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last updated Jan. 18, 2010
published Jan. 12, 1999
Poll No. 39 Part II, December 2000 - Four Months after the Beginning of the Palestinian Intifada: Attitudes of the Israeli and Palestinian Publics towards the Peace Process
Read more:  al-Aqsa intifada, resistance, armed resistance, suicide bombings, Arabs, Oslo agreement, negotiations, Palestinian factions, Palestinian politicians, Palestinian Authority, governance, peace process, elections, public opinion
Summary: Introduction

This report presents the main results of coordinated attitude surveys conducted during late December 2000 by the JMCC and the Steinmetz Center. Both surveys are based on interviews conducted with randomly selected people who represent the adult (over age 18) Palestinian (N= 1199) and Israeli (N=1004) populations. The Palestinian interviews were conducted face-to-face while the Israeli respondents were interviewed by telephone.
Overall, the results reveal large differences between the two publics with regard to their perceptions of who was responsible for the Palestinian uprising and its impact on the peace process. The two publics also differ sharply with respect to the nature of attitude change that has taken place in conjunction with the uprising.

Perceptions related to the Intifada:

Seventy-six percent of the Palestinians believe that Israel is responsible for the recent deterioration in the relations between the two nations, whereas in the Israeli-Jewish public, 61 percent put the blame on the Palestinians. Israeli Arabs are more similar to the Palestinians, although they have a more balanced view: 50 percent thinks that both sides are equally responsible and 40 percent believe that Israel is responsible.

A large majority of the Palestinians (69 percent) believe that the Intifada has increased the readiness of Israel to come closer to the Palestinians’ demands, against 16 percent who think that the readiness has decreased. Among the Israelis the evaluations are in the opposite direction: 53 percent believe that the readiness of Israel has decreased, compared with 26 percent who think that it has increased. A similar contrast appears with regard to the beliefs about the impact of the Intifada on the chance for a peace agreement: 53 percent of the Palestinians think that the chance has increased compared with 31 percent who believe that it has decreased. Among the Israelis, 55 percent think that the chance decreased against 19 percent who believe that it decreased.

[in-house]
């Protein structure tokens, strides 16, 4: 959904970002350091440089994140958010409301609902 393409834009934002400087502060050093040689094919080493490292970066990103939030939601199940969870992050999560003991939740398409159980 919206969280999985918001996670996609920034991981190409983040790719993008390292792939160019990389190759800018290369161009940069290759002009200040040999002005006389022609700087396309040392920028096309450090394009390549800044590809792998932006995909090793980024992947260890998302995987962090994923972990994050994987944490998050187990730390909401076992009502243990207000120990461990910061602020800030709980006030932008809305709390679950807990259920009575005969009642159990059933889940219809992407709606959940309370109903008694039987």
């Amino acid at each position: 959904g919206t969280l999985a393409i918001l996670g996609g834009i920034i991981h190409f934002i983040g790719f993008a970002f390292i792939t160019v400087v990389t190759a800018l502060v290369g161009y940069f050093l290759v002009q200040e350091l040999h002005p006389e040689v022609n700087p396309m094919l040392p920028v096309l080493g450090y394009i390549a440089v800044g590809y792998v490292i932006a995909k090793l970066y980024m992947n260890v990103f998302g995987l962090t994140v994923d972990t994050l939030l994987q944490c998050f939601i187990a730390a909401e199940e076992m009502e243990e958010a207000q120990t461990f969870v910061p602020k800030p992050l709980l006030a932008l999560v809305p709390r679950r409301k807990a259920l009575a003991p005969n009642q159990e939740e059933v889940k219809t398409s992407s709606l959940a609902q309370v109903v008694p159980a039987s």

A huge gap between the two publics also appears in regard to the question of what is the most efficient way to reach a mutually acceptable agreement. For the large majority of Israelis (74 percent) the best way is through negotiations, with only 13 percent choosing confrontation, 5 percent preferring combination of both ways, and 4 percent who believe that it is impossible to reach an agreement. Among the Palestinians, only 22 percent believe in negotiations, while the rest are divided between those who prefer confrontations (25 percent) or combination of both (14 percent), and those who do not believe in the possibility of a peace agreement. This is perhaps one of the most significant differences between the two publics.

Attitudes before and after the beginning of the Intifada

Within the Palestinian public, the degree of optimism about reaching a peaceful Arab-Israeli settlement has sharply decreased from 60 percent in December 1999 to 33 percent in December 2000, while the rate of pessimists went up from 37 percent to 62 percent. The optimism of the Israeli public has also declined, but more moderately: 54 percent were optimists In December 1999 and 48 percent in December 2000. The rates of pessimism went up from 40 percent to 48 percent. Among the Palestinians there has been during that time a small but significant decrease in the degree of support of the Israeli-Palestinian negotiations: In December 1999, 56 percent supported this process and 38 percent opposed it. To day, 46 percent support the negotiations and 52 percent are against them. Among the Israelis, on the other hand, the degree of support went up from 54 percent in December 1999 to 64 percent in June 2000, and has remained at exactly the same level in December 2000.

On the issue of an independent Palestinian state, there has been a large decrease in the percentage of Palestinians who believe that the Oslo process will eventually result in the establishment of such a state: In December 1999, 52 percent believed in this possibility and 44 percent didn’t. In December 2000, the comparable figures were 29 percent and 68 percent, respectively. Among the Israelis, the percent of those who believe in this result also went down, but much more moderately. Moreover, in both periods, this percentage was much higher than among the Palestinians: 78 percent in December 1999 and 69 percent to day.

Finally, there have been considerable changes in the mutual perception of each side. While 20.5 percent of the Israelis perceived the Palestinians as violent in December 1999, this view went up to 46 percent to day. An even larger change in the same direction took place among the Palestinians: While 58 percent of them used to perceive Israelis as violent in December 1999, 87.5 percent of the Palestinians perceived them in the same ways in December 2000.
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